Remember last summer when Spamhaus released a “tidal wave” of informational listings? These warning signs of poor sending practices certainly got the attention of more than a few marketers and brands. Now that we’ve all caught our breath, we checked in with Matthew Stith, Industry Liaison at Spamhaus, to ask what’s next for these cautionary informational listings and what impact they have made.
Following the wave of informational listings in the late summer, Spamhaus mentioned in a blog post ramping up listings more slowly in the future to give the community time to react. Can you give us a sense of how the informational listings will be released going forward?
In essence, their release will be the much same.
Only when changes are coming that could include a large number of legitimate spaces, we are increasing our communications. That includes social posts and communications to industry lists, making relevant parties aware that an increase is coming. We’d encourage senders to follow us on Twitter and/or LinkedIn to get up-to-date visibility of these communications.
Where possible, we’re also ramping up listings with a slower cadence, allowing senders to catch their breath and resolve the highlighted problems.
This is not only related to informational listings, but all updates we make.
Do all informational listings have the same weight, i.e. should we treat them all with the same seriousness? How can we gauge the most at risk listings?
In short, yes, you should treat them all with the same seriousness.
All informational listings provide an early warning… there’s trouble ahead if you do not act. Their purpose is to warn of issues on the listed range or individual IP address.
While these listings are not being published in the zone that recommends users block mail from the listed resource, they should be treated in the same way that an ‘advised to block’ listing represents.
If informational listings are ignored and there is no resolution, that IP is at notable risk of a non-informational, “full-blown” listing.
There is not a set time frame in which that could happen, but the point of an informational listing is to notify a network of a problem and that it must be fixed.
These should be acted on promptly.
Could you elaborate on managing bounces effectively – are default bounce rules in the ESP not enough? Should brands create custom bounce rules?
ESPs bounce rules are definitely not enough. In some cases ESPs are treating permanent rejections as temporary. So they may only prevent the send of an email that was rejected, but then attempt to send again on a different email… There is also a lack of transparency with how the bounces are managed.
Brands should be tracking their own bounces, whether that’s within the ESP’s software, a CRM, or some other function. Self-bounce management rules should be adopted by all senders.
Given that brands are working quickly to correct essentials,like managing bounces, suppression policies and other list hygiene practices, what can they do to be “de-listed”?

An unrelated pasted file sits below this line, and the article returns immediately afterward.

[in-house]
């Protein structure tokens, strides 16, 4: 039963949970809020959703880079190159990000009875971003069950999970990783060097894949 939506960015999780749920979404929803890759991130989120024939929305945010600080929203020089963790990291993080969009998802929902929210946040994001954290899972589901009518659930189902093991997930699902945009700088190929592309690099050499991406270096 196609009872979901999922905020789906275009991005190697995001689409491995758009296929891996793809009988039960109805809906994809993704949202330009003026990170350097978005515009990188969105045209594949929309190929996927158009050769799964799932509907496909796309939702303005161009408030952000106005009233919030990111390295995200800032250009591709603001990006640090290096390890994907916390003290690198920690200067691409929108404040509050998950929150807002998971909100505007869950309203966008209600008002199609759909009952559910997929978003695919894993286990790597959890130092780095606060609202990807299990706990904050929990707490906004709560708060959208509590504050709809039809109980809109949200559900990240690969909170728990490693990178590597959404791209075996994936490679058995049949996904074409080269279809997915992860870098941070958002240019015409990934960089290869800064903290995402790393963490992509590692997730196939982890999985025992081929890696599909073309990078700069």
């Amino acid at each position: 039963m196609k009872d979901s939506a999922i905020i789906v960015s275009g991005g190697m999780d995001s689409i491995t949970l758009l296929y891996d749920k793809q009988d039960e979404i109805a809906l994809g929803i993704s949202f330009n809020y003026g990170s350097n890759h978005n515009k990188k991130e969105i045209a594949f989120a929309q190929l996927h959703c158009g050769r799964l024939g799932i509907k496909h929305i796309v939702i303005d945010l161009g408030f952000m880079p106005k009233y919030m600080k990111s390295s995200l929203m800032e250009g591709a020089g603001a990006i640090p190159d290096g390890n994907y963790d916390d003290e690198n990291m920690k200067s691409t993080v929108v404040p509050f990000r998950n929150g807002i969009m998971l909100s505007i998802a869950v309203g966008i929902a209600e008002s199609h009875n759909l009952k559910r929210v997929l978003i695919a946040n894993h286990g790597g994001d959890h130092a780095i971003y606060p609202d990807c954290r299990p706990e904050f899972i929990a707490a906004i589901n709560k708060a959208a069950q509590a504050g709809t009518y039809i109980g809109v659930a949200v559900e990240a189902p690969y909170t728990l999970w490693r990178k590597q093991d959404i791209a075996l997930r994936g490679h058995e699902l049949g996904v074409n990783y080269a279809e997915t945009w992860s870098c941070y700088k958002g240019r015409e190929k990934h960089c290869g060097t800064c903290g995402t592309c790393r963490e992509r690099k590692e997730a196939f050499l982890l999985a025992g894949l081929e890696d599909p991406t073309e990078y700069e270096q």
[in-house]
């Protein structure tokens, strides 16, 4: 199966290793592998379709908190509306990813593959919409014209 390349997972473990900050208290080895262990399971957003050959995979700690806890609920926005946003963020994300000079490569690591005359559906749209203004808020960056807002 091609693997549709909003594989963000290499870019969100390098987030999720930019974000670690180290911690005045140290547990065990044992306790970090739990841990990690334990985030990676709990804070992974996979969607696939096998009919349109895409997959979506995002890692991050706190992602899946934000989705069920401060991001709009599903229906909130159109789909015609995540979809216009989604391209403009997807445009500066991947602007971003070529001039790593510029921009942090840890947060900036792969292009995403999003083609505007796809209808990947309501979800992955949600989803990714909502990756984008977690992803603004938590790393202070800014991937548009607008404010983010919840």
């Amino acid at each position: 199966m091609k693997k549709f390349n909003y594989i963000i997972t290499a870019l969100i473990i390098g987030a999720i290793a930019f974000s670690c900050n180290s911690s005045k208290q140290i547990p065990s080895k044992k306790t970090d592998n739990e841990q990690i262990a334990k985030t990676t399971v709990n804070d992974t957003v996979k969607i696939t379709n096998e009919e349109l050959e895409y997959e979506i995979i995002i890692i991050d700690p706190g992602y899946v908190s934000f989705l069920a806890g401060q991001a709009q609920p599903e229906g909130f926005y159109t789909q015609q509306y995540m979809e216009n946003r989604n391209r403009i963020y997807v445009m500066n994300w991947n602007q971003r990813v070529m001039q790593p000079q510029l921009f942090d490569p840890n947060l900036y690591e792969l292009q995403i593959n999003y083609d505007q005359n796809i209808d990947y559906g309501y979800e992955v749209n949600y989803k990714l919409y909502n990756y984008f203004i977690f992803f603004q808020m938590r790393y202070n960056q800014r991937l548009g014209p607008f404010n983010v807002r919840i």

If the brand is confident they’ve resolved the issue, they should work via their ESP to ensure they are delisted.
For the most part, Spamhaus Blocklist (SBL) removals are to be handled by the owner of the network. If a brand reaches out to Spamhaus directly, it is possible that their request could be ignored. The ESP can always delegate a removal to the brand, but must consult the SBL team about this, and it must be approved by Spamhaus’ removal team.
When asking for removal, provide as much detail as possible in explaining how the issue occurred, how the issue was resolved, and what steps have been taken to ensure that the issue will not happen again.
It is always acceptable to reach out and ask for more information if the ESP/Brand is stuck and cannot figure out how to proceed.
What is the intended outcome of informational listings? Have you seen SBL listings go down as a result of informational listings?
The intended outcome is to affect change and promote better sending practices. Our researchers are observing email being repeatedly sent to multiple mailboxes that have NEVER accepted one single message from the sender. The aim is to highlight these issues that many ESPs have been allowing their customers to pursue for years.
Right now, the number of SBLs is roughly the same.
Anything else you’d like the community to know about informational listings and plans for the future?
Continuous improvement is imperative in our industry, given the ever-changing landscape. Our detection methods have to continually evolve to keep ahead of not only malicious behaviour, but also poor sending practices. Sadly, we don’t know what behaviour we’ll be seeing in the future, so can’t comment on future listing plans. However, it’s safe to say that where our researchers observe issues, listings will be made to effect positive change.
We are looking to improve the removal process further too, by changing the way SBL listings are published and managed. More details will be shared once we are closer to bringing it live.